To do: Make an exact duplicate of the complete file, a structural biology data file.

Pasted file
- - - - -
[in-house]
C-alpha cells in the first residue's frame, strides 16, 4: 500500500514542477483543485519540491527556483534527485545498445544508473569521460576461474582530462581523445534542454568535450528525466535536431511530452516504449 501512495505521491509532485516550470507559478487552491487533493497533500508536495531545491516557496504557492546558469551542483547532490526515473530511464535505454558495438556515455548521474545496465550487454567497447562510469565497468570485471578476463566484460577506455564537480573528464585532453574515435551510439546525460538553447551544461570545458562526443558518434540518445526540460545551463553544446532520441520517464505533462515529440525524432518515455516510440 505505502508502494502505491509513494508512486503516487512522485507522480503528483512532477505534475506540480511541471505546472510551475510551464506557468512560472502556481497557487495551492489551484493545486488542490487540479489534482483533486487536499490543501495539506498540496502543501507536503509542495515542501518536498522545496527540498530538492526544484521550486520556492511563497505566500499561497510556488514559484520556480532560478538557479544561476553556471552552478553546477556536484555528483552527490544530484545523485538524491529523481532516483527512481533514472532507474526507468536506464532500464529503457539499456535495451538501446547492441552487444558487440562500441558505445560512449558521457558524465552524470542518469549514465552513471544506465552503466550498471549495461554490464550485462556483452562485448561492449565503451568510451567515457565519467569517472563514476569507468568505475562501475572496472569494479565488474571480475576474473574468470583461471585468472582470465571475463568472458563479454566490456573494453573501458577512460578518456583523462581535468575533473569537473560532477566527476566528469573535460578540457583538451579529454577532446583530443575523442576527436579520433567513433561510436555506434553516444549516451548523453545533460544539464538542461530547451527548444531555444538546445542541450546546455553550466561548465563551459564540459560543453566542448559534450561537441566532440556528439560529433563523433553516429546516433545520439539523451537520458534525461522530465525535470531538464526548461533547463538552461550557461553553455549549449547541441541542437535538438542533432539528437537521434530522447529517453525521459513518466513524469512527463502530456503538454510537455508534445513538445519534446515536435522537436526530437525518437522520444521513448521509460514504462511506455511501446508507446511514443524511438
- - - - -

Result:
[in-house]
C-alpha cells in the first residue's frame, strides 16, 4: 500500500514542477483543485519540491527556483534527485545498445544508473569521460576461474582530462581523445534542454568535450528525466535536431511530452516504449 501512495505521491509532485516550470507559478487552491487533493497533500508536495531545491516557496504557492546558469551542483547532490526515473530511464535505454558495438556515455548521474545496465550487454567497447562510469565497468570485471578476463566484460577506455564537480573528464585532453574515435551510439546525460538553447551544461570545458562526443558518434540518445526540460545551463553544446532520441520517464505533462515529440525524432518515455516510440 505505502508502494502505491509513494508512486503516487512522485507522480503528483512532477505534475506540480511541471505546472510551475510551464506557468512560472502556481497557487495551492489551484493545486488542490487540479489534482483533486487536499490543501495539506498540496502543501507536503509542495515542501518536498522545496527540498530538492526544484521550486520556492511563497505566500499561497510556488514559484520556480532560478538557479544561476553556471552552478553546477556536484555528483552527490544530484545523485538524491529523481532516483527512481533514472532507474526507468536506464532500464529503457539499456535495451538501446547492441552487444558487440562500441558505445560512449558521457558524465552524470542518469549514465552513471544506465552503466550498471549495461554490464550485462556483452562485448561492449565503451568510451567515457565519467569517472563514476569507468568505475562501475572496472569494479565488474571480475576474473574468470583461471585468472582470465571475463568472458563479454566490456573494453573501458577512460578518456583523462581535468575533473569537473560532477566527476566528469573535460578540457583538451579529454577532446583530443575523442576527436579520433567513433561510436555506434553516444549516451548523453545533460544539464538542461530547451527548444531555444538546445542541450546546455553550466561548465563551459564540459560543453566542448559534450561537441566532440556528439560529433563523433553516429546516433545520439539523451537520458534525461522530465525535470531538464526548461533547463538552461550557461553553455549549449547541441541542437535538438542533432539528437537521434530522447529517453525521459513518466513524469512527463502530456503538454510537455508534445513538445519534446515536435522537436526530437525518437522520444521513448521509460514504462511506455511501446508507446511514443524511438